Google Glass is a Privacy Nightmare

Google_Glass_Facial_Recognition

Hear me out, before you nerd out and get all defensive about Google Glass.

Are you ok with government installing cameras everywhere in major cities of the world? Initially most of you probably had serious problem with this, but eventually you have come to accept a world where you are on camera 24/7 wherever you go and whatever you do.

You also probably don’t mind people taking pictures in public with their phone, as long as the camera is not directly pointed at you or the person is not in your face like this guy:

If I did the same thing but wearing a cool gadget like Google Glass, would you have a problem with it? Its something to think about. If a complete stranger holds a camera to your face you know what he is doing and you have a legitimate reason to tell him to stop doing it, most of you will probably object to it. Not if the same person wears a Google Glass, which is essentially a smart camera powered shades (among other things), that will be in your face without you knowing that its recording you. I am guessing here, I don’t know if it has an indicator and the person you are talking can tell that she is being recorded.

We don’t know much about the software capabilities of google glass yet, because it’s still a work in progress. But we know certain things that google is capable of right now that can be and probably will be integrated to Google Glass:

  • Google image search has the capability to do reverse image search doing facial recognition. Also Google Googles.Google Glass.
  • Google+, a steadily growing social community, has face tagging capability to help identify individual.
  • Once you reverse image search a person’s face, depending on how much information that person shares online, googling his/her name, what he does and where he works is a trivial work.

You might argue that a person who makes it relatively easy to search for her information online probably don’t care much about sharing it. It’s similar to what former Google CEO Eric said, “If you have something that you don’t want anyone to know, maybe you shouldn’t be doing it in the first place.” The truth of the matter is, if you are not computer savvy, you don’t know or understand the implication of sharing your information online. That would be overwhelming majority of the people online.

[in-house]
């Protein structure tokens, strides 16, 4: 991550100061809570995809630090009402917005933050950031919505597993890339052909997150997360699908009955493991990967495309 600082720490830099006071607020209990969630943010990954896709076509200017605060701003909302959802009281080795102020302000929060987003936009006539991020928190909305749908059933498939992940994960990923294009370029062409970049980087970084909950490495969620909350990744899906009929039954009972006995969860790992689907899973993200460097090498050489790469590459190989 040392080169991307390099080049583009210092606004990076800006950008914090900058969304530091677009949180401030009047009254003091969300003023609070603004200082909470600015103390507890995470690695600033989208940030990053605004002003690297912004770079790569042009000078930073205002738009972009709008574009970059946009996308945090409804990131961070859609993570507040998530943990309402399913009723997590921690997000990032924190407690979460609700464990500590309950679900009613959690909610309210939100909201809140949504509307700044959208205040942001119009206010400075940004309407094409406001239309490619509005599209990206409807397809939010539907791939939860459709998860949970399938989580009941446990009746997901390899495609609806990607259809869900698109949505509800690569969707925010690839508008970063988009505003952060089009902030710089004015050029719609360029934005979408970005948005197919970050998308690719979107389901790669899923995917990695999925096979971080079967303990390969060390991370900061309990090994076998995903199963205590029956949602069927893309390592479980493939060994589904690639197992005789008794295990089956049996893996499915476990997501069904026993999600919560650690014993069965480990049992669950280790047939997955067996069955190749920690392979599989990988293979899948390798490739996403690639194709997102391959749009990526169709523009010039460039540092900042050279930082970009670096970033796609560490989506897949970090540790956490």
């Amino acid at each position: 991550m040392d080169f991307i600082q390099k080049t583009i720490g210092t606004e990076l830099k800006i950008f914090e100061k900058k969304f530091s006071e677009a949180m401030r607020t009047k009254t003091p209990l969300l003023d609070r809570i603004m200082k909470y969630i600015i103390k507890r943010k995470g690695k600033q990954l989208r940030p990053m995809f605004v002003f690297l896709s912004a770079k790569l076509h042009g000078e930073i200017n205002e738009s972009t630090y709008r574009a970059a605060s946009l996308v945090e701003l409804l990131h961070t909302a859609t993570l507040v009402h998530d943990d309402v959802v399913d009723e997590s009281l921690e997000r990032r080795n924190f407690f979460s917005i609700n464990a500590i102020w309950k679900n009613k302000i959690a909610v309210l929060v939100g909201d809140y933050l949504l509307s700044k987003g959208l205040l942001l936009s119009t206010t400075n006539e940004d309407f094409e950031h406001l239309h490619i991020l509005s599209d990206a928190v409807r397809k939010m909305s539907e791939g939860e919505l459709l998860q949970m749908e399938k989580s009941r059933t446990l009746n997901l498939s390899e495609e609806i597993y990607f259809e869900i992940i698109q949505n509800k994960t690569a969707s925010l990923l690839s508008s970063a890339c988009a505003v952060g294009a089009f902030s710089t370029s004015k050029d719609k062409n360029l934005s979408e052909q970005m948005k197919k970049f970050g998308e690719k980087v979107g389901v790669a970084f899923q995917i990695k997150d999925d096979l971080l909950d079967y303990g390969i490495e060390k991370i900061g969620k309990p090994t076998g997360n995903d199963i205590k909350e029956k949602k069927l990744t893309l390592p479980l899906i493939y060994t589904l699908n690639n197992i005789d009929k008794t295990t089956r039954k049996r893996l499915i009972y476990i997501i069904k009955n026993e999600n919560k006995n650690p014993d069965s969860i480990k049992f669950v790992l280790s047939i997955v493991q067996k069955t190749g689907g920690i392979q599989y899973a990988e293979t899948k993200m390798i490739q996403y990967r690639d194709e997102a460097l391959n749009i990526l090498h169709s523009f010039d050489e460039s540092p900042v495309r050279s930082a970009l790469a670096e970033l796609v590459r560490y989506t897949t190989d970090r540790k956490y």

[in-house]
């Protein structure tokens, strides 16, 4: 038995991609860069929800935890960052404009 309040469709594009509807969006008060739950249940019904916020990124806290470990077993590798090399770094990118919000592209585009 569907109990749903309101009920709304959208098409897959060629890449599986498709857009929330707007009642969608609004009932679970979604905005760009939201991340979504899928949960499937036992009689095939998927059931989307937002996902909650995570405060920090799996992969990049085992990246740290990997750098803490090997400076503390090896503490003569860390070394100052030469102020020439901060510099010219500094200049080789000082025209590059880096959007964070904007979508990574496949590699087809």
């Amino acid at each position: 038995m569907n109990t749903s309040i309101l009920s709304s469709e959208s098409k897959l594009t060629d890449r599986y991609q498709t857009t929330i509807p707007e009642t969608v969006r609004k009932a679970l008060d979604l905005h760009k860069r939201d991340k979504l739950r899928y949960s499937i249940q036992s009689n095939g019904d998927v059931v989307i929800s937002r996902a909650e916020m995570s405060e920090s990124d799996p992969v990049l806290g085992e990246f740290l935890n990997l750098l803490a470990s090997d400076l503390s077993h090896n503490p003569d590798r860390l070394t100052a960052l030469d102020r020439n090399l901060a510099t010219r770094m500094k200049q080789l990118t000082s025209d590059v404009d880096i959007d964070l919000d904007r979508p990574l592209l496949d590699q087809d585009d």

I don’t believe society understands what happens when everything is available, knowable and recorded by everyone all the time.

- Eric Schmidt

 

Now imagine a hypothetical scenario, a guy sitting in a restaurant is interested in a cute girl sitting couple of tables away, he quietly takes a snapshot of her using Google Glass. Does a reverse image search of her, finds her name and where she works and follows her on social media sites. All this without her knowledge, within minutes. I don’t know about you, but I find it creepy. The geek part of me is really impressed with the technology and how much you can do in such a short time, but I am very much concerned about the privacy implications of this.

Now imagine in 2-3 years more and more people around you is wearing a Google Glass device and with the third or fourth generation the technology has been refined to the point that it can be integrated to regular looking shades without you having to know the difference.

Google policy is to get right up to the creepy line and not cross it.

- Eric Schmidt

 

At least with the government camera surveillance program you know that you are being constantly monitored, but with google glass, there will come a point where you won’t even know that you are being constantly monitored, recorded and the person you just walked passed in the park knows everything there is to know about you (that’s available online).

Are you OK with this?